Psoriasis is a chronic autoimmune condition that affects the skin, scalp, nails, and sometimes, the joints (psoriatic arthritis). The condition causes skin cells to grow excessively, adding patches of silvery, itchy skin on top of healthy skin. These patches can sometimes crack and bleed. Symptoms come and go. Patch size and location can change with each outbreak, and vary from person to person.
Psoriasis is caused by the immune system attacking itself. Common causes of flare-ups include:
- drinking too much alcohol (over one drink per day for women, and two for men)
- skin irritants, like sunburn or a poison ivy rash
- infections that weaken the immune system
Psoriasis runs in families, and can be worse in smokers and people who are overweight. People who have it can experience depression, which can affect daily function and quality of life.
There is no cure for psoriasis. However, there are treatments and therapies that can lessen symptoms. Some prescription medicines change the immune system’s response. Other treatments reduce inflammation and slow skin cell growth. Medicines that you can apply directly to the skin include salicylic acid, which removes skin layers. Corticosteroids can aid healing, and moisturizers can reduce discomfort. Ultraviolet light therapy and vitamin D are also used by some people to help with symptoms.
These treatment options often do help with symptoms, but they may not work for all flare-ups.
oatmeal comes in
Oatmeal has long been known to soothe irritated skin — not when you eat it, but when you apply it to the skin. There are many over-the-counter oatmeal bath mixes, lotions, and soaps. But all you need is plain ground oats and a bathtub to get the helpful effects.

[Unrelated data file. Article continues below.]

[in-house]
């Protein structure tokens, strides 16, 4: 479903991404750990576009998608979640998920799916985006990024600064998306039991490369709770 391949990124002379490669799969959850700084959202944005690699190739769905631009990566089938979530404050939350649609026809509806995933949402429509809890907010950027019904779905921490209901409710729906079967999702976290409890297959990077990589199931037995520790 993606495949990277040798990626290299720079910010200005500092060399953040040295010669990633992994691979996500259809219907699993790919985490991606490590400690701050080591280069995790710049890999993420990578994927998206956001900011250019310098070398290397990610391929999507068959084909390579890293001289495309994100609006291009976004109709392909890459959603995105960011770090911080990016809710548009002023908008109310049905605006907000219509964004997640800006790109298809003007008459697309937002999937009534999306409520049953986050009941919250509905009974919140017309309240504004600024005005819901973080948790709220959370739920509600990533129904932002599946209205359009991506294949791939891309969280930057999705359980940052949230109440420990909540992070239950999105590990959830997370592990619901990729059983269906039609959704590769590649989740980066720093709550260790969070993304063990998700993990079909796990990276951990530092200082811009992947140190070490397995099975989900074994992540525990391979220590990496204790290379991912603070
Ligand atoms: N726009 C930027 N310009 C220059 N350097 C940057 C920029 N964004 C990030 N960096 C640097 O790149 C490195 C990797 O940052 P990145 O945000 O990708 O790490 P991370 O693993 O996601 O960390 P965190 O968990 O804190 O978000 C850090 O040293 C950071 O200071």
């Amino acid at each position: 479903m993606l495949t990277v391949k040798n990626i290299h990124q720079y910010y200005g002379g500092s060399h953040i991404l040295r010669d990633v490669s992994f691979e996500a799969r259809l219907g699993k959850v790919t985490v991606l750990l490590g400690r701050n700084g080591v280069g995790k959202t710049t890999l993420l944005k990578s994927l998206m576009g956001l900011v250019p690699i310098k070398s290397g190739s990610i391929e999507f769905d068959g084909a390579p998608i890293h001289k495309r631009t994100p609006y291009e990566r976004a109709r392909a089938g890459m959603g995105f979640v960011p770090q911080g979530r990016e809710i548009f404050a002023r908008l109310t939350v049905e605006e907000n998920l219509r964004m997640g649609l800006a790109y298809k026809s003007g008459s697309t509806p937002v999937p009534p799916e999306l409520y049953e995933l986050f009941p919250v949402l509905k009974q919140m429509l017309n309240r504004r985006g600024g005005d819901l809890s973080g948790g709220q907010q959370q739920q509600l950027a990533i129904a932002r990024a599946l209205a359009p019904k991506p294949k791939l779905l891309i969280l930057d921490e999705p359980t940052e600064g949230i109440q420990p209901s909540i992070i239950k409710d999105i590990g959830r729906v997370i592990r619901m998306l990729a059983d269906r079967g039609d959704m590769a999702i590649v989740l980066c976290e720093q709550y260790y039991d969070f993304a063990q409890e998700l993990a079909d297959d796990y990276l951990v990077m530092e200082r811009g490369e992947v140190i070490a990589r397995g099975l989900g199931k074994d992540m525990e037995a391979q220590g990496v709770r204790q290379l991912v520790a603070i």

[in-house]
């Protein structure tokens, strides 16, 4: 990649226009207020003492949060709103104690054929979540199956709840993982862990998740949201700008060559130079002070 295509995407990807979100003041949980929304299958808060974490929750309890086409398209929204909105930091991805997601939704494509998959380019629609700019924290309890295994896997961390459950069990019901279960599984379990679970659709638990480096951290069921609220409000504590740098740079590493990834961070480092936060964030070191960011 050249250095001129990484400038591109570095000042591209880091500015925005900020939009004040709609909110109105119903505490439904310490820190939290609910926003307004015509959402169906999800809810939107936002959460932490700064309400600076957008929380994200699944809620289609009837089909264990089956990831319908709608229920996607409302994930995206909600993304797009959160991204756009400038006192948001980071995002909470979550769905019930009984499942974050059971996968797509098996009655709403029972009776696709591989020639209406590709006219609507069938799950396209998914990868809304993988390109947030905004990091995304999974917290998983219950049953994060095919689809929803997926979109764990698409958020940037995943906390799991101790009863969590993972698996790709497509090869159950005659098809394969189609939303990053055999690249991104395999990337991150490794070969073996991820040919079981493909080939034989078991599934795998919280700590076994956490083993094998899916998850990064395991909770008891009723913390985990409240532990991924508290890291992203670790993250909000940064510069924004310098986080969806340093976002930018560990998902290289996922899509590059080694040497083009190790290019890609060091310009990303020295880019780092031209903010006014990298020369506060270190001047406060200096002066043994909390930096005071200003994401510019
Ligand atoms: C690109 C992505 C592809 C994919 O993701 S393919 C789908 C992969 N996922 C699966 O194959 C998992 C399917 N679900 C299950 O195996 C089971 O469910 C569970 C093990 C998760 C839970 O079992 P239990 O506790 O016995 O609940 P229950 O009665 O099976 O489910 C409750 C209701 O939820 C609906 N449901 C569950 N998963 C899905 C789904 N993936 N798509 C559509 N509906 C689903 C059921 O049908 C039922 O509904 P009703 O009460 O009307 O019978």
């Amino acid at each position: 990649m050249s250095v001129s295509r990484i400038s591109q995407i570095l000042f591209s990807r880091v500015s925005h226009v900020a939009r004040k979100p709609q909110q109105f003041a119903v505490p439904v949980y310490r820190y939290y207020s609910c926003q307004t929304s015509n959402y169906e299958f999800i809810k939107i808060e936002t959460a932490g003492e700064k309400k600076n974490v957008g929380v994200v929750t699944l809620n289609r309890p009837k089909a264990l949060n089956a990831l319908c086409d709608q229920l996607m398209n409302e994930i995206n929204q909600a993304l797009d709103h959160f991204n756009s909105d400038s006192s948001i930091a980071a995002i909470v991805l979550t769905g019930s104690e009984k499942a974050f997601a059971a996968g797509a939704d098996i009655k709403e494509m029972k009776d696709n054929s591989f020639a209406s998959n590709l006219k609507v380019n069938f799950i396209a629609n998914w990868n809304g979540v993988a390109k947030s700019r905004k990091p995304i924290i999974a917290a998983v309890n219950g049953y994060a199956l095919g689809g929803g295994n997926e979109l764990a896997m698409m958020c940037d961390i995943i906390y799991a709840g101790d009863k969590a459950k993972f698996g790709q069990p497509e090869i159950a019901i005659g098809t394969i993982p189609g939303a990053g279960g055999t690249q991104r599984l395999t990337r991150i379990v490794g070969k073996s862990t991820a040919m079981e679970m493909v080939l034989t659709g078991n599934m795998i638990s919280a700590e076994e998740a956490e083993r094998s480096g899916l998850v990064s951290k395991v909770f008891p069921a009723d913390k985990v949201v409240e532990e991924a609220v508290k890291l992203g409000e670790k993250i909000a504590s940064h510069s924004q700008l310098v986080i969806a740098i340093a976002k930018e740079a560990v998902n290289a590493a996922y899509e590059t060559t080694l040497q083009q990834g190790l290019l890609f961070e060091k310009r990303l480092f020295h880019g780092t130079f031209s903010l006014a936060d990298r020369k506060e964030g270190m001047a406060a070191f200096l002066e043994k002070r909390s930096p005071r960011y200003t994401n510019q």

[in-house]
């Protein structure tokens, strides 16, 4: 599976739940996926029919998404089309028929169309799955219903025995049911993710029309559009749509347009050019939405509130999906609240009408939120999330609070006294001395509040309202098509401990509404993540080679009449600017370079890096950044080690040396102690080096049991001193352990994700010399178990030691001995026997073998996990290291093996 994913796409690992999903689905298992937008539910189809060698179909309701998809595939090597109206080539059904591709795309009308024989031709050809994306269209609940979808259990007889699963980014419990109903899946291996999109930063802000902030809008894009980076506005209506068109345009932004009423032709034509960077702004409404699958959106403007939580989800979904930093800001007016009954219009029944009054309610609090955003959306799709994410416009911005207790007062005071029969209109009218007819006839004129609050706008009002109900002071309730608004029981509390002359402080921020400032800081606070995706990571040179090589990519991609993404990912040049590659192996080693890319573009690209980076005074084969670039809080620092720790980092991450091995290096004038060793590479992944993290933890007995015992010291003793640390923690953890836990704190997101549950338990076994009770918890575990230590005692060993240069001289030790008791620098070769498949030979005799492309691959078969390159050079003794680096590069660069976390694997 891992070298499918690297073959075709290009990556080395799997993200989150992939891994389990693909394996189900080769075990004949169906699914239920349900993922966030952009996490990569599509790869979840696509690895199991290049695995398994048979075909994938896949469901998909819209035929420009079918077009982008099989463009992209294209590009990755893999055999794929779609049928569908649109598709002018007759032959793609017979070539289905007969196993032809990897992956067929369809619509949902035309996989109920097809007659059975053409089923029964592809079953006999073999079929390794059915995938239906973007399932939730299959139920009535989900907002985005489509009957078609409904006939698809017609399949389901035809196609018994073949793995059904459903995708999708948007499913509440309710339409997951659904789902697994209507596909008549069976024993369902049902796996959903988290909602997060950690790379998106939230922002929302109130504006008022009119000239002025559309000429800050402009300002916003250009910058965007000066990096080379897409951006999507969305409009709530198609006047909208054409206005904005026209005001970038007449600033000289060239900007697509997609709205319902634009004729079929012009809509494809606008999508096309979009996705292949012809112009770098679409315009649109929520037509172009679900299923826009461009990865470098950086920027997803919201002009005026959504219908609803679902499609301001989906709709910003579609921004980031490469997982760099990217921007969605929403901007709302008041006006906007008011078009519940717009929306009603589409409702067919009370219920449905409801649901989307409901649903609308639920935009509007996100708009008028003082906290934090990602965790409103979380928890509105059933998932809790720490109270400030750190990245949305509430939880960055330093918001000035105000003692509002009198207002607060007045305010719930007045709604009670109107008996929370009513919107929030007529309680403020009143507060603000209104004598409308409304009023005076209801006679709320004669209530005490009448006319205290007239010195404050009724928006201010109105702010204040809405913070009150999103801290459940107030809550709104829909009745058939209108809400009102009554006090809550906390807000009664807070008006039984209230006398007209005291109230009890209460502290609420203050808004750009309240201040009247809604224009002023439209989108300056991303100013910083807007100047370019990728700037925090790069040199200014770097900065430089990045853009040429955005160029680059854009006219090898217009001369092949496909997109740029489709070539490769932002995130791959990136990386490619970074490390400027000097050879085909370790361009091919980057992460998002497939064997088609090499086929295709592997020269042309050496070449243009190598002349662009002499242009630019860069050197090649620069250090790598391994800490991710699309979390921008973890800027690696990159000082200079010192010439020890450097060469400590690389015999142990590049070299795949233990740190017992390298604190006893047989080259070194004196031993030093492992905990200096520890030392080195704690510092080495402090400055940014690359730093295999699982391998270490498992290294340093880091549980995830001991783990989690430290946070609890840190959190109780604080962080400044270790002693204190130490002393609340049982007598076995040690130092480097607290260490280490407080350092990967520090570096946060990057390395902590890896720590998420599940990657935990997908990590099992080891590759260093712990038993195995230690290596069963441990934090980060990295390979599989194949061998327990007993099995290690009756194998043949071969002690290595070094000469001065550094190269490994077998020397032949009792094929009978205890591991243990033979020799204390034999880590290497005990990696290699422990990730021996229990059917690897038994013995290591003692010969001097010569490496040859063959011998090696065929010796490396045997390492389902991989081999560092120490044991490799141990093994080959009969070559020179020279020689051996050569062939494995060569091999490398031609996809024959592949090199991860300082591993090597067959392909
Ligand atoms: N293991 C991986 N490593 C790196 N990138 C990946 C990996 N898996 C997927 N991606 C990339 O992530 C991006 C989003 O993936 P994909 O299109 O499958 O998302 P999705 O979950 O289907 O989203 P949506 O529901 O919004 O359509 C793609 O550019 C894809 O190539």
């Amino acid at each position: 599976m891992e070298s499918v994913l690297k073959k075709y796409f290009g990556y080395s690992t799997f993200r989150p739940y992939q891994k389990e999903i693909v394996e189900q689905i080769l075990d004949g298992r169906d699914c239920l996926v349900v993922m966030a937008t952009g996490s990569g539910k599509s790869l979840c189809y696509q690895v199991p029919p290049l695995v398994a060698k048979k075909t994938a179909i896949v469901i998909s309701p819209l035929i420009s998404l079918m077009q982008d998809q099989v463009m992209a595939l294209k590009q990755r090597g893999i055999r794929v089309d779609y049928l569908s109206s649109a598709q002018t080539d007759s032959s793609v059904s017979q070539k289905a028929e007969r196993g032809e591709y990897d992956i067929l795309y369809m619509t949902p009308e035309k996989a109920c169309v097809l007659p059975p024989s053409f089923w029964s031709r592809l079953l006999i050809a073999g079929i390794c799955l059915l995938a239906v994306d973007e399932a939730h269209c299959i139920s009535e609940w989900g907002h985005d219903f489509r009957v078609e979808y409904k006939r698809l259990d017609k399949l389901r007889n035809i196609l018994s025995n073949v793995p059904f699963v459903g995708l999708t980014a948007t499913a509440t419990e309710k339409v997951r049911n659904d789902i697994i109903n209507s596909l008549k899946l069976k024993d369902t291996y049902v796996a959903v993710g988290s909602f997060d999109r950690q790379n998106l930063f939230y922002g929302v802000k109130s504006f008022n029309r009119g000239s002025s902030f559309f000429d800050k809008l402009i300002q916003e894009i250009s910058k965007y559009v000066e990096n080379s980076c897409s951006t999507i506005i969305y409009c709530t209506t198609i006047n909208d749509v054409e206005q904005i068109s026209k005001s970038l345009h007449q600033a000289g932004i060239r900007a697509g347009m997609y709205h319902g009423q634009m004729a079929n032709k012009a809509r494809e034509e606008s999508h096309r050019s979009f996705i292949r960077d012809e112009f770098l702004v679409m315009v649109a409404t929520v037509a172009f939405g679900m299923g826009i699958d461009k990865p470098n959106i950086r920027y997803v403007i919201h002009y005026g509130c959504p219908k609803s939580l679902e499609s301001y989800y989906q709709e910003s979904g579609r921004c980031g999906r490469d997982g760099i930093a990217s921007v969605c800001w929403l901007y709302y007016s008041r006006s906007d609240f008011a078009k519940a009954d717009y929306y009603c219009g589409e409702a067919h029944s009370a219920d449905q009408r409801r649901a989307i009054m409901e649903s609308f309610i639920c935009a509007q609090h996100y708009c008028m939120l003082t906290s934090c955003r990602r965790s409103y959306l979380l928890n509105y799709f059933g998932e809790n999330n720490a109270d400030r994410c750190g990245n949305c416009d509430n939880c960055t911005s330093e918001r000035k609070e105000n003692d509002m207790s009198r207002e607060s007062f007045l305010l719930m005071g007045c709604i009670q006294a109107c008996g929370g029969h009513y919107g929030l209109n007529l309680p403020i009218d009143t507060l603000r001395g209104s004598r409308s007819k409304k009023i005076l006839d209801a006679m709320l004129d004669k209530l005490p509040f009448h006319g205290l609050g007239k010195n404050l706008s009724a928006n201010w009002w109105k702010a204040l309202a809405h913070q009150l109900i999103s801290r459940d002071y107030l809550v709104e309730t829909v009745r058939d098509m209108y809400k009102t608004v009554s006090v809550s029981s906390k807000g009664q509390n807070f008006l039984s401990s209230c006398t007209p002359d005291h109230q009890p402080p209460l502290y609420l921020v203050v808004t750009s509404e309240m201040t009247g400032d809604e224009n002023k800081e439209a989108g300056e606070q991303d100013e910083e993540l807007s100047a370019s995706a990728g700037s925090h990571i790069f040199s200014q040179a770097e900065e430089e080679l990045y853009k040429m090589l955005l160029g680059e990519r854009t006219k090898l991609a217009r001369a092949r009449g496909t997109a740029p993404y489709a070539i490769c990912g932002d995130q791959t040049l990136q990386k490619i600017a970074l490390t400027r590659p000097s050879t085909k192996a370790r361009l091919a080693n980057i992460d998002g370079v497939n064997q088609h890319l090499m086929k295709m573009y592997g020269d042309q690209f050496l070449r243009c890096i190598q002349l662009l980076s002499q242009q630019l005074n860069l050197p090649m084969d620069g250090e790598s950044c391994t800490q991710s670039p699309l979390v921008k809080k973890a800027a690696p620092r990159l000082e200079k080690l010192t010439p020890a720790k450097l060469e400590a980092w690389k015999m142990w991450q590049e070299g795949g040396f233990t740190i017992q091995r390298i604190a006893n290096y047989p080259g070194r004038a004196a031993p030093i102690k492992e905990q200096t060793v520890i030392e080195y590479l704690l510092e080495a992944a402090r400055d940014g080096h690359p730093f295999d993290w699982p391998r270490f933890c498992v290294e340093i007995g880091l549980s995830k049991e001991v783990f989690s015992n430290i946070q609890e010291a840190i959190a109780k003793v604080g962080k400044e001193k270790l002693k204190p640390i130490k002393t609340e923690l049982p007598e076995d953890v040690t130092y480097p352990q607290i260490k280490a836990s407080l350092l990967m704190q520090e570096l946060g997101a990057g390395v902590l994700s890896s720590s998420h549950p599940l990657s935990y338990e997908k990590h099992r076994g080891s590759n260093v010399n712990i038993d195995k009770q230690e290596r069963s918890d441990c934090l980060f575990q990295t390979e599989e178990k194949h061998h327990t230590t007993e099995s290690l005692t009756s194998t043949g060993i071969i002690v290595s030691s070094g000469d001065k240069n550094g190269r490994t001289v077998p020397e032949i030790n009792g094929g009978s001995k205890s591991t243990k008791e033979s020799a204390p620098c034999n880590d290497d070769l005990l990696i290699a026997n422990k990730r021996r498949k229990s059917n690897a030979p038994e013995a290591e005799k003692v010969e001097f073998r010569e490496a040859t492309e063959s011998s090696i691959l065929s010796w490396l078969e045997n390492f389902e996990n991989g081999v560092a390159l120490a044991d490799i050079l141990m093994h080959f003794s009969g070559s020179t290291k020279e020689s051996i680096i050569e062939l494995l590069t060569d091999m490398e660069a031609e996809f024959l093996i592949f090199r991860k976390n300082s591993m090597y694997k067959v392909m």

You’ll want to use colloidal oatmeal. This is a finely ground oatmeal that dissolves in hot water and won’t clog your drain. You can buy it or make it yourself.
To make your own colloidal oatmeal, grind whole oats in a blender or food processor until the texture is a little grittier than regular flour. To see if you’ve ground it fine enough, mix a tablespoon in a cup of hot water. It should blend and stay suspended, with very little settling on the bottom.
Oatmeal is gentle on the skin, and is not known to cause skin allergies. However, you may consider using organically grown oats for your bath to reduce the possibility of irritants. Definitely do not use instant oatmeal.
If you’re using home ground oatmeal, experiment with how much is right for the water volume of your tub. (The only downside of using too much is that you’re wasting oats.)
It’s best to start with 1/2 cup (4 ounces) of colloidal oatmeal and work up to as much 1 1/2 cups (12 ounces).
Infuse with lavender
An oatmeal bath should make your psoriasis (or most skin discomfort) feel better, but it may feel slimy. To counteract that effect, add some sweet-smelling lavender essential oil.
People have used lavender for a long time to calm skin conditions like psoriasis. It also reduces blood pressure and heart rate, which can lower stress — a common psoriasis trigger. Add a few drops of lavender essential oil as you run your bath. There’s no right amount, just add a drop or two at a time. Don’t apply essential oils directly to your skin.
Use extra caution getting in and out of the tub. Oatmeal can make the surface slippery. Pat your skin gently with a towel when you get out. Avoid harsh rubbing as you dry yourself.
You don’t have to get in a bath full of oatmeal to help your skin. In fact, you don’t have to grind the oats. Make an oatmeal solution you can apply to bandages for your skin, or dab on with a cloth or cotton ball.
To do this, make oatmeal on your stovetop like you would for breakfast, but double the amount of water in the directions. When the oatmeal has cooked for the proper length of time, strain the oats off and save the liquid. When the liquid cools, apply it to bandages to soak the skin.